Understanding Radio Waves & Wireless Mic Frequencies

Understanding Radio Waves & Wireless Mic Frequencies

Wireless audio devices transmit audio across a wide range of radio frequencies. This spectrum is called the frequency band. If a particular frequency on the spectrum becomes crowded, interference can occur, creating serious issues for devices relied on in public safety, military, emergency response, and other critical sectors. For this reason, wireless audio devices are designed to operate within a specific frequency band that abides by a country’s laws.

What are Radio Waves?

Radio waves are a form of electromagnetic radiation that can be used to send wireless or radio communications in the form of sound, data, position tracking, and more.  These waveforms move at near the speed of light within the Earth’s atmosphere, and make up just one of the seven spectrums of electromagnetic waveforms.

You might recognize the others: Microwaves, Infrared, Visible, Ultraviolet, X-Ray, and Gamma Rays.

Radio waves vs sound waves

Since radios are often associated with producing sound, there is often confusion over whether or not radio waves are the same as or similar to sound waves. The two are in fact very different.

Sound waves are considered mechanical, meaning they must have a medium (e.g. air, water, etc…) to pass through, otherwise no sound will be produced. The vibrations detected in the medium are what we perceive as sound.

Radio waves, on the other hand, are electromagnetic and can even exist in a vacuum with no medium present. Instead of vibrating molecules like in sound waves, radio waves are created by an oscillating electrical field.

What are wireless mic frequencies?

Yamaha_RM-WDR_z_0002.pngRadio waves can be artificially created by use of a transmitter device and then received by a radio receiver, two elements commonly found in wireless microphone systems. These mics can be set to operate at a specific wireless mic frequency, changing the behavior of their transmitted radio waves and the space they compete in with other devices.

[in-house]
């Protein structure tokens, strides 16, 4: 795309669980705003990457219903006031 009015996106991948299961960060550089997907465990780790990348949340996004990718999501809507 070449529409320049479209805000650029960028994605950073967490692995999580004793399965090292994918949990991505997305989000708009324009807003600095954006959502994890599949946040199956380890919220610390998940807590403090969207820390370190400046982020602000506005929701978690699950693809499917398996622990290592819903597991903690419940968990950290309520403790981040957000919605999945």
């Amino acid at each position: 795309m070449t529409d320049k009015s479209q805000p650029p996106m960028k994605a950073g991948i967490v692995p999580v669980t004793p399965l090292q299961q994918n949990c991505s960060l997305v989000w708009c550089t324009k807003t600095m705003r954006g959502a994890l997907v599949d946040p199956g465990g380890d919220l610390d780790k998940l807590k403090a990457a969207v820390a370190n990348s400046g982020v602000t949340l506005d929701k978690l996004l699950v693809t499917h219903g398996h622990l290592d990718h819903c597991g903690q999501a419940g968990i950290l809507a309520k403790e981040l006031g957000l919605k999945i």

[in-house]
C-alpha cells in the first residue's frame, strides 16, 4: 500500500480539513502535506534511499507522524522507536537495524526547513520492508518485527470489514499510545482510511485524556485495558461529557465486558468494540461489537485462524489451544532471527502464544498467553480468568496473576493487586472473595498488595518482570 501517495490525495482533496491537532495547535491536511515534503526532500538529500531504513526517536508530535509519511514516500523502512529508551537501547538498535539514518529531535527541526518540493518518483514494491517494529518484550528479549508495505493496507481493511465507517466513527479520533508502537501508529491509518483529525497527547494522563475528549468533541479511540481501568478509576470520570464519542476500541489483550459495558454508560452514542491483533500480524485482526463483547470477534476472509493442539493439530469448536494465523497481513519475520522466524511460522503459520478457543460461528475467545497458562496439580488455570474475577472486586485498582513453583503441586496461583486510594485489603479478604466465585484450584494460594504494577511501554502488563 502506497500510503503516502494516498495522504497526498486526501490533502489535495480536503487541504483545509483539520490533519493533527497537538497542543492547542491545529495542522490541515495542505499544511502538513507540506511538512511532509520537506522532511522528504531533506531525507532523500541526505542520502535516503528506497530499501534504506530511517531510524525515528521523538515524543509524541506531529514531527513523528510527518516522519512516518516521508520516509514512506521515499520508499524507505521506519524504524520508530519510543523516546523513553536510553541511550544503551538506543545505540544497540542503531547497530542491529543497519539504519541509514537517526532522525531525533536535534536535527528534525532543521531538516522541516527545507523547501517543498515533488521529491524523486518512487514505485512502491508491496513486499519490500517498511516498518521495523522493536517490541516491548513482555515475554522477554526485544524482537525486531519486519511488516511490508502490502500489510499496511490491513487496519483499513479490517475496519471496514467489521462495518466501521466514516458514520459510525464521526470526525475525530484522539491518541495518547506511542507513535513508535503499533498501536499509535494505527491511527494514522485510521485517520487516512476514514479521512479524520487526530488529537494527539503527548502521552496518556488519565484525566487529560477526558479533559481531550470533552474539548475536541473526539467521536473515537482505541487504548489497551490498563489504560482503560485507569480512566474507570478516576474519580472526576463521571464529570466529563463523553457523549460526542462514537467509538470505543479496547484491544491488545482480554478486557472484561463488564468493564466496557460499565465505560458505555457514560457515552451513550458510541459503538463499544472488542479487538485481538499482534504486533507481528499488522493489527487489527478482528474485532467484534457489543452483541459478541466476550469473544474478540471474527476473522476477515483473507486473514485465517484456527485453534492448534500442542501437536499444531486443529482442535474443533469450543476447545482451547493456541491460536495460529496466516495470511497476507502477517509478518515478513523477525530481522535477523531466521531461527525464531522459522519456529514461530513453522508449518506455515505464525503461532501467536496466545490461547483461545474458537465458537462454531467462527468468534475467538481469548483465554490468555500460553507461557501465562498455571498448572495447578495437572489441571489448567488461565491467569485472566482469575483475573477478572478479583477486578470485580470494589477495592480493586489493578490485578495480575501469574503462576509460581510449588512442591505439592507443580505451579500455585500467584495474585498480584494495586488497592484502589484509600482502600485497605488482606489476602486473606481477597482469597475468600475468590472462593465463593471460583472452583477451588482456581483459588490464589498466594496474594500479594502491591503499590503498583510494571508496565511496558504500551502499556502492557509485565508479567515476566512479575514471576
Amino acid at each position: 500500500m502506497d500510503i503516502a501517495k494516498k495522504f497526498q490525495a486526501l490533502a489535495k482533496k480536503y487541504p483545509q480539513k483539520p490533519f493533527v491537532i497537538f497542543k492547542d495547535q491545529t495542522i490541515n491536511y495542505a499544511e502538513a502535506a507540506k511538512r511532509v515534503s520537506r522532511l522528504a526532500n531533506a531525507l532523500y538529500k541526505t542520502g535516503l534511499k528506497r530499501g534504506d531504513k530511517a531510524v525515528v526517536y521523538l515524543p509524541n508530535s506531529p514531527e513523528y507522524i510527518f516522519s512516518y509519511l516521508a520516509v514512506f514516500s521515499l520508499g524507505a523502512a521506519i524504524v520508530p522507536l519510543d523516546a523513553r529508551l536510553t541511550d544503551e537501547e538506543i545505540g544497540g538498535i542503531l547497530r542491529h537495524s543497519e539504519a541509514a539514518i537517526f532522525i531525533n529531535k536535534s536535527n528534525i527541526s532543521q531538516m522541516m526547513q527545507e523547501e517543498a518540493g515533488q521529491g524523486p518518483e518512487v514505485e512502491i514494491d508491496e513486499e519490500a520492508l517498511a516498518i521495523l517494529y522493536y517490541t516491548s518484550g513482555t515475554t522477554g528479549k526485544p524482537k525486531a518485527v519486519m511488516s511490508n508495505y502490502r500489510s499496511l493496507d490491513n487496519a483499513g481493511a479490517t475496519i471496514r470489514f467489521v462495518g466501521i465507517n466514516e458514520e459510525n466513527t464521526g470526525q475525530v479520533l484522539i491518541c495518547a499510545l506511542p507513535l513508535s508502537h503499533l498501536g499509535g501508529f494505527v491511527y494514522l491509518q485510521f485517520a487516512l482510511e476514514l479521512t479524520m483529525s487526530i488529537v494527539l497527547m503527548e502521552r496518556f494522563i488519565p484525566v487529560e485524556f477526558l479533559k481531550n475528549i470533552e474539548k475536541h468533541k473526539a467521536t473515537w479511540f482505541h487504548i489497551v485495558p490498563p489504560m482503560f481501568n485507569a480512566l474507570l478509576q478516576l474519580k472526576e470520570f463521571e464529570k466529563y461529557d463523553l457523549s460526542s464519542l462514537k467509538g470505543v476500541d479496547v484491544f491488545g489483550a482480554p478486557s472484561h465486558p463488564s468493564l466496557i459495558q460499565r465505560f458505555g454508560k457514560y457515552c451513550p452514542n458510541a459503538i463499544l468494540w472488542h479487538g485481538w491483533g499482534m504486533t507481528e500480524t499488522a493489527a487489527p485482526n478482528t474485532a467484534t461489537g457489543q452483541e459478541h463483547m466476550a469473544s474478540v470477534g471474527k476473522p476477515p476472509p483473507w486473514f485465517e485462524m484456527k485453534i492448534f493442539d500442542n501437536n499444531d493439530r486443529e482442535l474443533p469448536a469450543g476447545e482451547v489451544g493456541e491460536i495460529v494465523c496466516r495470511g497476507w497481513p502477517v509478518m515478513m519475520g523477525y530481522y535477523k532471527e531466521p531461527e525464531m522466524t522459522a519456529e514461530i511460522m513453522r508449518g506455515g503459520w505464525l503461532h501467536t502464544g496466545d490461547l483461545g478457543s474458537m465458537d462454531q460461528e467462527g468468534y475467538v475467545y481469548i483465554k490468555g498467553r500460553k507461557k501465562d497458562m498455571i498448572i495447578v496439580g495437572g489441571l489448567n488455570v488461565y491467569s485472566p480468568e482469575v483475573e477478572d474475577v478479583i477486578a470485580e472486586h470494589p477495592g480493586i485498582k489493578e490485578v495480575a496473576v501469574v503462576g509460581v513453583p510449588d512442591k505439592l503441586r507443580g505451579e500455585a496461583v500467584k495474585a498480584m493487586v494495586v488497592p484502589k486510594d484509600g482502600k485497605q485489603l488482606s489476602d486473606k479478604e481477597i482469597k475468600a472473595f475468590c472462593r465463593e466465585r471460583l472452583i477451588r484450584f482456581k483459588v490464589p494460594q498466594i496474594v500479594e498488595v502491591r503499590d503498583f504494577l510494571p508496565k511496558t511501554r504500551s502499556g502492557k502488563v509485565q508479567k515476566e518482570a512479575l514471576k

Wireless microphone systems are designed with a specific frequency range in mind, where it’s important not to interfere with other equipment operating in ranges specified by a country’s laws.

What is the best frequency for wireless microphones?

Different frequencies not only have legal implications, but can also deliver different levels of performance depending on the use case. For long distance communications, for example, lower frequencies in the 470 to 548MHz bands hold up the best in terms of distance and clarity.

When it comes to delivering crystal clear audio across a classroom or within a conference room, however, higher frequencies can deliver more dynamic and higher quality sound in shorter distances. Some wireless mics operate in the 2.4 MHz band which performs well in ideal environments, such as a recording studio. However, frequencies this high can meet interference from wi-fi signals and even simple obstructions such as objects or thin walls.

At Yamaha UC, we configure our wireless microphone systems around the DECT band in the 1.9 MHz range for ideal performance and minimal interference in environments such as office boardrooms, training spaces, and classrooms. This frequency band is not only viable in the U.S, but also works in countries like Japan, Australia, the UK, and more.

For reference, here is the frequency range across our line of wireless microphone offerings:

  • USA, Canada: 1920.0 MHz - 1930.0 MHz

  • Japan: 1893.5 MHz - 1906.1 MHz

  • EU, Australia, New Zealand, Norway, UK: 1880.0 MHz - 1900.0 MHz

Dial into the right frequency with Yamaha UC

Yamaha UC provides best-in-class wireless microphone solutions for a variety of workspaces including conference rooms, classrooms and lecture halls, and medical facilities. From handheld wireless mic kits to full tabletop solutions, you can depend on Yamaha UC to deliver crystal clear audio with minimal setup.

Contact us today to talk to a Yamaha UC expert for wireless microphone recommendations based on your needs.